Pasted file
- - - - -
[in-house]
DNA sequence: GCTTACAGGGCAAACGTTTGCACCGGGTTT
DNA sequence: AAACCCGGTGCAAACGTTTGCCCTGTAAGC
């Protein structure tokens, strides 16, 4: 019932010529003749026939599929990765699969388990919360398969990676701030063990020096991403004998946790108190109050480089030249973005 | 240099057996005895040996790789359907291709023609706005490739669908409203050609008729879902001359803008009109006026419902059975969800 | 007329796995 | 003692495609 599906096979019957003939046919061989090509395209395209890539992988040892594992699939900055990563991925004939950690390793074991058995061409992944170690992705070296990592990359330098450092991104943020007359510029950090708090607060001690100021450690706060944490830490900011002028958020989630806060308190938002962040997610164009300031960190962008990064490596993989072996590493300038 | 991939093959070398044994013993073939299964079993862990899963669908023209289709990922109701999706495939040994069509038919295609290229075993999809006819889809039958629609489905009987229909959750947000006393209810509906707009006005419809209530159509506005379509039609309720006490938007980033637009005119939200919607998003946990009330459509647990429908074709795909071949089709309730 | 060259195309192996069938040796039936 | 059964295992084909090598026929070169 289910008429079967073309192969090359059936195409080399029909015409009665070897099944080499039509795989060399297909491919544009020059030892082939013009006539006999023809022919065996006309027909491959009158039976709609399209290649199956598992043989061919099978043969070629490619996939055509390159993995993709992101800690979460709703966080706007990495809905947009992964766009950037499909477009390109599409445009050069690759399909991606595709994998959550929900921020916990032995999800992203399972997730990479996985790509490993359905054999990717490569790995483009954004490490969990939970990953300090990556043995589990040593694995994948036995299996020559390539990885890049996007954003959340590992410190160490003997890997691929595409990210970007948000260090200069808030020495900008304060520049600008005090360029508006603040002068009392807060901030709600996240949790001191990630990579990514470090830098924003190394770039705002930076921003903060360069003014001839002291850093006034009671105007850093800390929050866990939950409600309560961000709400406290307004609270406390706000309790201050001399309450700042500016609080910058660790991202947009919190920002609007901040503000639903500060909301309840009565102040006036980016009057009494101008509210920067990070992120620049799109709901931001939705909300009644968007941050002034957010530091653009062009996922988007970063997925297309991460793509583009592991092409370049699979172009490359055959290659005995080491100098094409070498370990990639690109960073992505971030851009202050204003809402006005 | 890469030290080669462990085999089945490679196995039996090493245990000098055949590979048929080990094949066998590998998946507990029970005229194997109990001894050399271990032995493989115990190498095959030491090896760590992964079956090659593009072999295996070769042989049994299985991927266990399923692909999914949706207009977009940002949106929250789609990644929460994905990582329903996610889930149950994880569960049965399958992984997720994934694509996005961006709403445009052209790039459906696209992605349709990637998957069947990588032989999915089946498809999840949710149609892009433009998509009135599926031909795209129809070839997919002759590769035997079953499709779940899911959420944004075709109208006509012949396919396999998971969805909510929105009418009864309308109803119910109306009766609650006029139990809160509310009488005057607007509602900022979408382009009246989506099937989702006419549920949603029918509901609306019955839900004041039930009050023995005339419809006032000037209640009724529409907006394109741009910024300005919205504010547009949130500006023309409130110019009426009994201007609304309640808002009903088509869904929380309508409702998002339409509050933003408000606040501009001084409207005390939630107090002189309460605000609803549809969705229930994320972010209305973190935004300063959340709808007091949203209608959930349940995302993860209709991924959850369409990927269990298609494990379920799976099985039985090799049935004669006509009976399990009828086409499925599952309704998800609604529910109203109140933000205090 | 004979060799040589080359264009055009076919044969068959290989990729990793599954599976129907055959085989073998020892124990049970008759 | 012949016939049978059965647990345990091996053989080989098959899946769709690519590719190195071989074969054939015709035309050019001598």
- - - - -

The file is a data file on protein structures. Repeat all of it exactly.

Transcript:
[in-house]
DNA sequence: GCTTACAGGGCAAACGTTTGCACCGGGTTT
DNA sequence: AAACCCGGTGCAAACGTTTGCCCTGTAAGC
């Protein structure tokens, strides 16, 4: 019932010529003749026939599929990765699969388990919360398969990676701030063990020096991403004998946790108190109050480089030249973005 | 240099057996005895040996790789359907291709023609706005490739669908409203050609008729879902001359803008009109006026419902059975969800 | 007329796995 | 003692495609 599906096979019957003939046919061989090509395209395209890539992988040892594992699939900055990563991925004939950690390793074991058995061409992944170690992705070296990592990359330098450092991104943020007359510029950090708090607060001690100021450690706060944490830490900011002028958020989630806060308190938002962040997610164009300031960190962008990064490596993989072996590493300038 | 991939093959070398044994013993073939299964079993862990899963669908023209289709990922109701999706495939040994069509038919295609290229075993999809006819889809039958629609489905009987229909959750947000006393209810509906707009006005419809209530159509506005379509039609309720006490938007980033637009005119939200919607998003946990009330459509647990429908074709795909071949089709309730 | 060259195309192996069938040796039936 | 059964295992084909090598026929070169 289910008429079967073309192969090359059936195409080399029909015409009665070897099944080499039509795989060399297909491919544009020059030892082939013009006539006999023809022919065996006309027909491959009158039976709609399209290649199956598992043989061919099978043969070629490619996939055509390159993995993709992101800690979460709703966080706007990495809905947009992964766009950037499909477009390109599409445009050069690759399909991606595709994998959550929900921020916990032995999800992203399972997730990479996985790509490993359905054999990717490569790995483009954004490490969990939970990953300090990556043995589990040593694995994948036995299996020559390539990885890049996007954003959340590992410190160490003997890997691929595409990210970007948000260090200069808030020495900008304060520049600008005090360029508006603040002068009392807060901030709600996240949790001191990630990579990514470090830098924003190394770039705002930076921003903060360069003014001839002291850093006034009671105007850093800390929050866990939950409600309560961000709400406290307004609270406390706000309790201050001399309450700042500016609080910058660790991202947009919190920002609007901040503000639903500060909301309840009565102040006036980016009057009494101008509210920067990070992120620049799109709901931001939705909300009644968007941050002034957010530091653009062009996922988007970063997925297309991460793509583009592991092409370049699979172009490359055959290659005995080491100098094409070498370990990639690109960073992505971030851009202050204003809402006005 | 890469030290080669462990085999089945490679196995039996090493245990000098055949590979048929080990094949066998590998998946507990029970005229194997109990001894050399271990032995493989115990190498095959030491090896760590992964079956090659593009072999295996070769042989049994299985991927266990399923692909999914949706207009977009940002949106929250789609990644929460994905990582329903996610889930149950994880569960049965399958992984997720994934694509996005961006709403445009052209790039459906696209992605349709990637998957069947990588032989999915089946498809999840949710149609892009433009998509009135599926031909795209129809070839997919002759590769035997079953499709779940899911959420944004075709109208006509012949396919396999998971969805909510929105009418009864309308109803119910109306009766609650006029139990809160509310009488005057607007509602900022979408382009009246989506099937989702006419549920949603029918509901609306019955839900004041039930009050023995005339419809006032000037209640009724529409907006394109741009910024300005919205504010547009949130500006023309409130110019009426009994201007609304309640808002009903088509869904929380309508409702998002339409509050933003408000606040501009001084409207005390939630107090002189309460605000609803549809969705229930994320972010209305973190935004300063959340709808007091949203209608959930349940995302993860209709991924959850369409990927269990298609494990379920799976099985039985090799049935004669006509009976399990009828086409499925599952309704998800609604529910109203109140933000205090 | 004979060799040589080359264009055009076919044969068959290989990729990793599954599976129907055959085989073998020892124990049970008759 | 012949016939049978059965647990345990091996053989080989098959899946769709690519590719190195071989074969054939015709035309050019001598």